How Can Uninsured Motorist Coverage Improve My Colorado Auto Insurance?
Although automobile insurance is required to legally drive in Colorado, some motorists choose to ignore these laws. The Insurance Research Council estimates that in 2009 roughly 15 percent of motorists in the Centennial State were uninsured. Being involved in an accident with one of these drivers could result in considerable economic loss, but including uninsured/underinsured motorist (UM/UIM) coverage to a policy could reduce these risks.
When a resident purchases vehicle coverage in CO, insurers are required to offer this additional protection with limits that are at least equal to the policyholder’s bodily injury liability limits, but motorists are given the option of forgoing UM/UIM altogether. If purchased, this policy addition covers the policyholder, other drivers covered by the policy, and passengers in the insured automobile.
UM/UIM coverage kicks in when the policyholder is involved in a crash where the at-fault driver has no Colorado car insurance policy or one that provides inadequate coverage.
If the at-fault motorist has no liability coverage, UM/UIM will cover the policyholder’s medical costs, lost wages, and pain and suffering damages, up to the policy limits. And if the at-fault motorist does have liability coverage but is liable for costs that exceed his or her liability limits, then UM/UIM will cover the policyholder’s remaining damages, up to the maximum stated in the policy.
Essentially, this added protection covers any gap between the at-fault driver’s coverage and the victim’s bodily injury damages. Often the victim’s policy provider will file suit against the at-fault driver for medical cost reimbursement, but until those funds are awarded, additional UM/UIM can serve as a helpful way to pay for potentially expensive injuries.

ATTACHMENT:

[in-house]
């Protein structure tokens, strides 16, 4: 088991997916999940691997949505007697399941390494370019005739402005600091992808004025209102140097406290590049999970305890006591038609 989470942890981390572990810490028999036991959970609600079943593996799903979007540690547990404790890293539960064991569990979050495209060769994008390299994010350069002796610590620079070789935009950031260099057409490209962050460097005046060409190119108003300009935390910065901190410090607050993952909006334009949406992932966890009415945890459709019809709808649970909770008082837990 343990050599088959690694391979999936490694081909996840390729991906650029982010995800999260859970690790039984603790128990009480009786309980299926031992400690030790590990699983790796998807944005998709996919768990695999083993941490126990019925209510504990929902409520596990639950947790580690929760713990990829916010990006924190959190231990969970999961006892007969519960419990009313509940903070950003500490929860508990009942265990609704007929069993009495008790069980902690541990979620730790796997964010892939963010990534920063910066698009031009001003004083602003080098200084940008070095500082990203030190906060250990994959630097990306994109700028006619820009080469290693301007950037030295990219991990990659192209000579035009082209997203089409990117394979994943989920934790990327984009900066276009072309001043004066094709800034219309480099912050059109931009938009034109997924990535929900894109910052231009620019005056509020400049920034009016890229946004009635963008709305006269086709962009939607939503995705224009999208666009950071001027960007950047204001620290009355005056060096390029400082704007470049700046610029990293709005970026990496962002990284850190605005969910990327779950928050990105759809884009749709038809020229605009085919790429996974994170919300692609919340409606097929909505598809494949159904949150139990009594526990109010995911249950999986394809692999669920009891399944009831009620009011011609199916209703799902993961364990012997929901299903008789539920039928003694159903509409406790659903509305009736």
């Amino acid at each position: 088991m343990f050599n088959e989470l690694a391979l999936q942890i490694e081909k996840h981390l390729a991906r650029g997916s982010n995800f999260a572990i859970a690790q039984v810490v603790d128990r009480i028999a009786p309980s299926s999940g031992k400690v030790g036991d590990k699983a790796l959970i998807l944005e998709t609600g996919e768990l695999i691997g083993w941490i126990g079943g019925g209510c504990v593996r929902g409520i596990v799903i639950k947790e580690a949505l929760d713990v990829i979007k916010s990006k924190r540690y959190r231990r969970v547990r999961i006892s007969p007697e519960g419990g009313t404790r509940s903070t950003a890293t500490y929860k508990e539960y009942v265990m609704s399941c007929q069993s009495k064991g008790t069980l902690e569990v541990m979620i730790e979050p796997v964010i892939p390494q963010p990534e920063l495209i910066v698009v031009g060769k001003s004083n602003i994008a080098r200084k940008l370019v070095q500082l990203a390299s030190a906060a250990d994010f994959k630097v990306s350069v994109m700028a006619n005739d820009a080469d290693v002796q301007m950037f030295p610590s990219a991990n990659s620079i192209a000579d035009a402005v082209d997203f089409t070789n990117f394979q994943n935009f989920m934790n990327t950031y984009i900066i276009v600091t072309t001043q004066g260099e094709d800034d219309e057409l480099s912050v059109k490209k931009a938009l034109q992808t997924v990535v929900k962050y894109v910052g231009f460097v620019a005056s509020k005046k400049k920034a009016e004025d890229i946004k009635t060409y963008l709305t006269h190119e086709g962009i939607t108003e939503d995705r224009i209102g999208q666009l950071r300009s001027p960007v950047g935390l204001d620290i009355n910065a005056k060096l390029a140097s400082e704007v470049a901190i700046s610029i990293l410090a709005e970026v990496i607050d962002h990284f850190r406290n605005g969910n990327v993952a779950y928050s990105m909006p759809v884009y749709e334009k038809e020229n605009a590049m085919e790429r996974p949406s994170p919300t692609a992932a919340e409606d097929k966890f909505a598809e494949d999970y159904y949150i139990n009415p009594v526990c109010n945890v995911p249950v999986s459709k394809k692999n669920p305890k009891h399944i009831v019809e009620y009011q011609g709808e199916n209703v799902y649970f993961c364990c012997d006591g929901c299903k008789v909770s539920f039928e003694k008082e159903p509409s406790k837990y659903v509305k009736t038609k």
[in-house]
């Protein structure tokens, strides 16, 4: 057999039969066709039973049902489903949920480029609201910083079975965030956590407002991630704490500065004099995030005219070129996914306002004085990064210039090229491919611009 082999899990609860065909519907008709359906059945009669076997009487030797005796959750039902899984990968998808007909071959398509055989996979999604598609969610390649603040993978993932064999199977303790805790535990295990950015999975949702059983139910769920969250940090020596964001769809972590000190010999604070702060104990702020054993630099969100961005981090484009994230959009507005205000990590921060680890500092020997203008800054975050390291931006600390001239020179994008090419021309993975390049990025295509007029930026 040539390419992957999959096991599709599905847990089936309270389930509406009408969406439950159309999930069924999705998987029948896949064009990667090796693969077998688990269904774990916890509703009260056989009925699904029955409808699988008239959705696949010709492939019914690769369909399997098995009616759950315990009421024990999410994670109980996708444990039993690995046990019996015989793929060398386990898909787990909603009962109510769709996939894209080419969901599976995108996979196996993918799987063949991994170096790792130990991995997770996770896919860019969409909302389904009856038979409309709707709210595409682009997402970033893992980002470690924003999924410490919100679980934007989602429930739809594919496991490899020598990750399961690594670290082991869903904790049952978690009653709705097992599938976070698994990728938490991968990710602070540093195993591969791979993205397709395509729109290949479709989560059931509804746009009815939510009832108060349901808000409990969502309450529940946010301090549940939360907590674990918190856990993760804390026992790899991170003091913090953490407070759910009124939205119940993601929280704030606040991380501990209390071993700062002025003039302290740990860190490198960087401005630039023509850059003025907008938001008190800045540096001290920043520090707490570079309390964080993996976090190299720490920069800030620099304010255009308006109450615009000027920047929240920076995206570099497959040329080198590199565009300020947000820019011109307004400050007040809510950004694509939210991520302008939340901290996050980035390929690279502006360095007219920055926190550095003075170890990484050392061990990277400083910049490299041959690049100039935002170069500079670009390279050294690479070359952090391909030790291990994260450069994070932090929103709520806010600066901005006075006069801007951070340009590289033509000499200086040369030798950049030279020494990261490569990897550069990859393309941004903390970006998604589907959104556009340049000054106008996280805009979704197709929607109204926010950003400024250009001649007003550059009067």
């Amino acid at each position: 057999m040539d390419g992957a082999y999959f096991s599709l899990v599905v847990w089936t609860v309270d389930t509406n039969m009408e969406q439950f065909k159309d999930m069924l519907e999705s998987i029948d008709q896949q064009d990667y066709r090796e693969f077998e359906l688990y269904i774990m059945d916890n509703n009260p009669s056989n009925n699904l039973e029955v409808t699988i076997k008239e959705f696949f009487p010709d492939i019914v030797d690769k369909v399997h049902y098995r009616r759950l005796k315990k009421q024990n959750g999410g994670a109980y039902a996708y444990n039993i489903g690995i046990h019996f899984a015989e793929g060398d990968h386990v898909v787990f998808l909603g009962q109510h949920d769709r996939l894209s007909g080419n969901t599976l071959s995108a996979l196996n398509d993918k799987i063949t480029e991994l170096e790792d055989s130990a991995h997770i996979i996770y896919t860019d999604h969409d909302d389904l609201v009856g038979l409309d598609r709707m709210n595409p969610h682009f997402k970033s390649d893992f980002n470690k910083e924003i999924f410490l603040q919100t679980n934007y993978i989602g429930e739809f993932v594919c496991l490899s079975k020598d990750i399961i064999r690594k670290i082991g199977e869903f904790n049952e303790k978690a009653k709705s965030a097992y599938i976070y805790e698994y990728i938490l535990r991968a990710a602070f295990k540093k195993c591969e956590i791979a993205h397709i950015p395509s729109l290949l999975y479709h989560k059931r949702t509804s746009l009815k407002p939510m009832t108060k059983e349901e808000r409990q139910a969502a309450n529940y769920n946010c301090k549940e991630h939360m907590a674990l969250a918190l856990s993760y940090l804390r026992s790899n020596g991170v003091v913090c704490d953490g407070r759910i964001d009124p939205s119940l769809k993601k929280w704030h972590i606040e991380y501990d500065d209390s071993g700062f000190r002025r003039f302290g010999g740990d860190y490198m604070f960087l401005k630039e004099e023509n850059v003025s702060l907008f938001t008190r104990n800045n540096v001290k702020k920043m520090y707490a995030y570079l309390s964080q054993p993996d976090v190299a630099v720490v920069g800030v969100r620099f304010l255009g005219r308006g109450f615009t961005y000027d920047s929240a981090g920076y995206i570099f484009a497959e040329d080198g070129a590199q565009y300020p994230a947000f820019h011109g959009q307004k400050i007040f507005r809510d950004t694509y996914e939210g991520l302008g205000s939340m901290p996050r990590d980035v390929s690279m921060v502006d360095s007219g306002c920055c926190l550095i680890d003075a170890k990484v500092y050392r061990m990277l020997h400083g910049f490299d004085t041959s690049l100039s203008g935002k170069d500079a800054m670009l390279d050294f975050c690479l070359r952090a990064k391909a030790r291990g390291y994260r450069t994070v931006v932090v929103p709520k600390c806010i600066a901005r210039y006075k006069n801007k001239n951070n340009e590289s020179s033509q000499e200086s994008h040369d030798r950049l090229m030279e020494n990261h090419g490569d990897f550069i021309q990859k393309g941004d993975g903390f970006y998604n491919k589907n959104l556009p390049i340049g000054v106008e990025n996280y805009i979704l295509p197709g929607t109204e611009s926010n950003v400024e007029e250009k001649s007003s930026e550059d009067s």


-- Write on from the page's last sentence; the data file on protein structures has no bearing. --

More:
Although there are estimates for the amount of uninsured drivers in Colorado, less is known about the proportion of those that are underinsured. Motorists in the Centennial State are only required to carry liability coverage with minimum limits of $25,000 for bodily injury to a single person, $50,000 for bodily injury to two people or more in an accident, and $15,000 for property damage. Even though these limits may appear adequate to many vehicle owners, those thresholds could easily be exceeded in a serious crash.
The Centers for Disease Control and Prevention estimates that in 2005 the average medical cost of being hospitalized with a head injury was over $11,000, and the average medical cost of a fractured arm was over $15,000. If more than one motorist is hospitalized as the result of an accident, the resulting medical expenses could quickly accumulate.
Consequently, the risk of having to pay for damages that exceed one’s liability limits can be strong incentive for Colorado motorists to consider recommended insurance coverage that includes a higher liability threshold.
When buying a plan, motorists are encouraged to ask about including UM/UIM, as well as the possibilities of improving their UM/UIM threshold to cover a wide range of damages.